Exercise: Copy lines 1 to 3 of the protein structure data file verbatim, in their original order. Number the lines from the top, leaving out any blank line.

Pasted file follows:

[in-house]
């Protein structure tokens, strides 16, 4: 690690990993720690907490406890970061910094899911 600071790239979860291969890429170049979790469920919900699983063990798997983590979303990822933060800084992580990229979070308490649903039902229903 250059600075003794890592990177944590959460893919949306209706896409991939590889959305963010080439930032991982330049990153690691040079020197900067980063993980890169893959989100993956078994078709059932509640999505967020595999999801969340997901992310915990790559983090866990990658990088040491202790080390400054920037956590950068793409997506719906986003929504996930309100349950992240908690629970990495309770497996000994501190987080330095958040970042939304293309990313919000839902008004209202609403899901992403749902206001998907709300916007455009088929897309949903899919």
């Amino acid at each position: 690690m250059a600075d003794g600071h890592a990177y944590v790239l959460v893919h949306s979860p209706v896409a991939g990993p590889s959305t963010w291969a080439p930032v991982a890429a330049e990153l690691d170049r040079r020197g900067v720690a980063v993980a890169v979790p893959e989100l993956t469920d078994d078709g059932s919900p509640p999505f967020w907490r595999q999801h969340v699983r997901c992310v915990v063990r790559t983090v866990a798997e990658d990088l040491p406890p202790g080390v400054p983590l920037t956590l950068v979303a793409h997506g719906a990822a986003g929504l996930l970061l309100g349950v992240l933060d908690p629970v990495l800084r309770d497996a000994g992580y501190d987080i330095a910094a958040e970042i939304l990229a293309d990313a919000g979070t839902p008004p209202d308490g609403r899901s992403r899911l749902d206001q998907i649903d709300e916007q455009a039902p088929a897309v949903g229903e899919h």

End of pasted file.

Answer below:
[in-house]
């Protein structure tokens, strides 16, 4: 690690990993720690907490406890970061910094899911 600071790239979860291969890429170049979790469920919900699983063990798997983590979303990822933060800084992580990229979070308490649903039902229903 250059600075003794890592990177944590959460893919949306209706896409991939590889959305963010080439930032991982330049990153690691040079020197900067980063993980890169893959989100993956078994078709059932509640999505967020595999999801969340997901992310915990790559983090866990990658990088040491202790080390400054920037956590950068793409997506719906986003929504996930309100349950992240908690629970990495309770497996000994501190987080330095958040970042939304293309990313919000839902008004209202609403899901992403749902206001998907709300916007455009088929897309949903899919």
């Amino acid at each position: 690690m250059a600075d003794g600071h890592a990177y944590v790239l959460v893919h949306s979860p209706v896409a991939g990993p590889s959305t963010w291969a080439p930032v991982a890429a330049e990153l690691d170049r040079r020197g900067v720690a980063v993980a890169v979790p893959e989100l993956t469920d078994d078709g059932s919900p509640p999505f967020w907490r595999q999801h969340v699983r997901c992310v915990v063990r790559t983090v866990a798997e990658d990088l040491p406890p202790g080390v400054p983590l920037t956590l950068v979303a793409h997506g719906a990822a986003g929504l996930l970061l309100g349950v992240l933060d908690p629970v990495l800084r309770d497996a000994g992580y501190d987080i330095a910094a958040e970042i939304l990229a293309d990313a919000g979070t839902p008004p209202d308490g609403r899901s992403r899911l749902d206001q998907i649903d709300e916007q455009a039902p088929a897309v949903g229903e899919h």